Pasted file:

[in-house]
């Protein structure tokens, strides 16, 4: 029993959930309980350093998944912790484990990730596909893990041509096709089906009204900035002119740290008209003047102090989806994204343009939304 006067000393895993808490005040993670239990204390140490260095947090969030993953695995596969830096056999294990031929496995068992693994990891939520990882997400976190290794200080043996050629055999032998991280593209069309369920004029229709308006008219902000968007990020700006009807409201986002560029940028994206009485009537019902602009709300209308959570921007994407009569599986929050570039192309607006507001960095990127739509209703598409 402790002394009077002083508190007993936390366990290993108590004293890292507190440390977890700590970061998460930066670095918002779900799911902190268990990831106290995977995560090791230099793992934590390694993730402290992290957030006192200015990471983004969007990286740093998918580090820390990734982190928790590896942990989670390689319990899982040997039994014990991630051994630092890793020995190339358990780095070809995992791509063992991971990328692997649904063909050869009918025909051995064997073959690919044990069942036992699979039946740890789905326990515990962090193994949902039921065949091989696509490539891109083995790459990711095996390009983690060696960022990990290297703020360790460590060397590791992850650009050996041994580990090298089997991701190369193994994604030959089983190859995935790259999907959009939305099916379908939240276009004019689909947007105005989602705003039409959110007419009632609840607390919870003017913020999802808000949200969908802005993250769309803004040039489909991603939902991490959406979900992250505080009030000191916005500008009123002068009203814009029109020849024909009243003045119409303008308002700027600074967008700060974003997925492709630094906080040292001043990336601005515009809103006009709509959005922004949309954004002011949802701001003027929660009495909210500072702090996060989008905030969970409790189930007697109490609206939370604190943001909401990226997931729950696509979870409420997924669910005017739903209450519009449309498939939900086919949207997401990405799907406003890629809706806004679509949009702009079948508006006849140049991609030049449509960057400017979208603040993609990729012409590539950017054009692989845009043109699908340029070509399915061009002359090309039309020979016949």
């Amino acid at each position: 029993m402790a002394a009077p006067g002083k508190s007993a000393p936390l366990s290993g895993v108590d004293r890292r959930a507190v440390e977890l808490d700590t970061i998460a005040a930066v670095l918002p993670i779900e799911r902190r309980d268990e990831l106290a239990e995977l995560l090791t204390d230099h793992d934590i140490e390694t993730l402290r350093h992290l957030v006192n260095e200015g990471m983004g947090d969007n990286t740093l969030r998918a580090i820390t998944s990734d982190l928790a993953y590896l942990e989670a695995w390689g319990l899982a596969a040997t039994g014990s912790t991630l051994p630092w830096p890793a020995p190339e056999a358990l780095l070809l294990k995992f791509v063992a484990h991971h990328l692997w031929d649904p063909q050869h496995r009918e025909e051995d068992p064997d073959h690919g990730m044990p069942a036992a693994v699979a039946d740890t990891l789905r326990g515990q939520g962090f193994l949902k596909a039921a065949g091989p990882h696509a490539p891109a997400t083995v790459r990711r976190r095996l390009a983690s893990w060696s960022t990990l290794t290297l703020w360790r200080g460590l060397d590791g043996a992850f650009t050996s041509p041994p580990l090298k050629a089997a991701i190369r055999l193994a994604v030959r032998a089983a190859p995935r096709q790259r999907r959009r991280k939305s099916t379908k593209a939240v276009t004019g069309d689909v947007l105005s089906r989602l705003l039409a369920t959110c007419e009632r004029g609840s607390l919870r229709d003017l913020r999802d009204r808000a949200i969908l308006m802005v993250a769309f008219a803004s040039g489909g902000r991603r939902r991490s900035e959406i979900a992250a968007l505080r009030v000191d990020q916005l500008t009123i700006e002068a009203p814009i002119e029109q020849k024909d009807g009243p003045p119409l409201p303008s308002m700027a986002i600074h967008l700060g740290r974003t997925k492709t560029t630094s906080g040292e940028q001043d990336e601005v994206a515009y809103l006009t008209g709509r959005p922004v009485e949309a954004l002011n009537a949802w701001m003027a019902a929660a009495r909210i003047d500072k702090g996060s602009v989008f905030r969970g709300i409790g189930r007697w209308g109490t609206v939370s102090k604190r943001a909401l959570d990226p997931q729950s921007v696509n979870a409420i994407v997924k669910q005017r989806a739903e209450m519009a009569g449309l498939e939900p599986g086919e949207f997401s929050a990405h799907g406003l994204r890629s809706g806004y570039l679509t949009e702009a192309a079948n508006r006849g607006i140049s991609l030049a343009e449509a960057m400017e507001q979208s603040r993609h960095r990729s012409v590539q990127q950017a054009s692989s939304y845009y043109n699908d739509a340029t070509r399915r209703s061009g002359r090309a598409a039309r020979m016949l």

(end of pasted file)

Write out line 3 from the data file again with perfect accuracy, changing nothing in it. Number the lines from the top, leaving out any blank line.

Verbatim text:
């Amino acid at each position: 029993m402790a002394a009077p006067g002083k508190s007993a000393p936390l366990s290993g895993v108590d004293r890292r959930a507190v440390e977890l808490d700590t970061i998460a005040a930066v670095l918002p993670i779900e799911r902190r309980d268990e990831l106290a239990e995977l995560l090791t204390d230099h793992d934590i140490e390694t993730l402290r350093h992290l957030v006192n260095e200015g990471m983004g947090d969007n990286t740093l969030r998918a580090i820390t998944s990734d982190l928790a993953y590896l942990e989670a695995w390689g319990l899982a596969a040997t039994g014990s912790t991630l051994p630092w830096p890793a020995p190339e056999a358990l780095l070809l294990k995992f791509v063992a484990h991971h990328l692997w031929d649904p063909q050869h496995r009918e025909e051995d068992p064997d073959h690919g990730m044990p069942a036992a693994v699979a039946d740890t990891l789905r326990g515990q939520g962090f193994l949902k596909a039921a065949g091989p990882h696509a490539p891109a997400t083995v790459r990711r976190r095996l390009a983690s893990w060696s960022t990990l290794t290297l703020w360790r200080g460590l060397d590791g043996a992850f650009t050996s041509p041994p580990l090298k050629a089997a991701i190369r055999l193994a994604v030959r032998a089983a190859p995935r096709q790259r999907r959009r991280k939305s099916t379908k593209a939240v276009t004019g069309d689909v947007l105005s089906r989602l705003l039409a369920t959110c007419e009632r004029g609840s607390l919870r229709d003017l913020r999802d009204r808000a949200i969908l308006m802005v993250a769309f008219a803004s040039g489909g902000r991603r939902r991490s900035e959406i979900a992250a968007l505080r009030v000191d990020q916005l500008t009123i700006e002068a009203p814009i002119e029109q020849k024909d009807g009243p003045p119409l409201p303008s308002m700027a986002i600074h967008l700060g740290r974003t997925k492709t560029t630094s906080g040292e940028q001043d990336e601005v994206a515009y809103l006009t008209g709509r959005p922004v009485e949309a954004l002011n009537a949802w701001m003027a019902a929660a009495r909210i003047d500072k702090g996060s602009v989008f905030r969970g709300i409790g189930r007697w209308g109490t609206v939370s102090k604190r943001a909401l959570d990226p997931q729950s921007v696509n979870a409420i994407v997924k669910q005017r989806a739903e209450m519009a009569g449309l498939e939900p599986g086919e949207f997401s929050a990405h799907g406003l994204r890629s809706g806004y570039l679509t949009e702009a192309a079948n508006r006849g607006i140049s991609l030049a343009e449509a960057m400017e507001q979208s603040r993609h960095r990729s012409v590539q990127q950017a054009s692989s939304y845009y043109n699908d739509a340029t070509r399915r209703s061009g002359r090309a598409a039309r020979m016949l």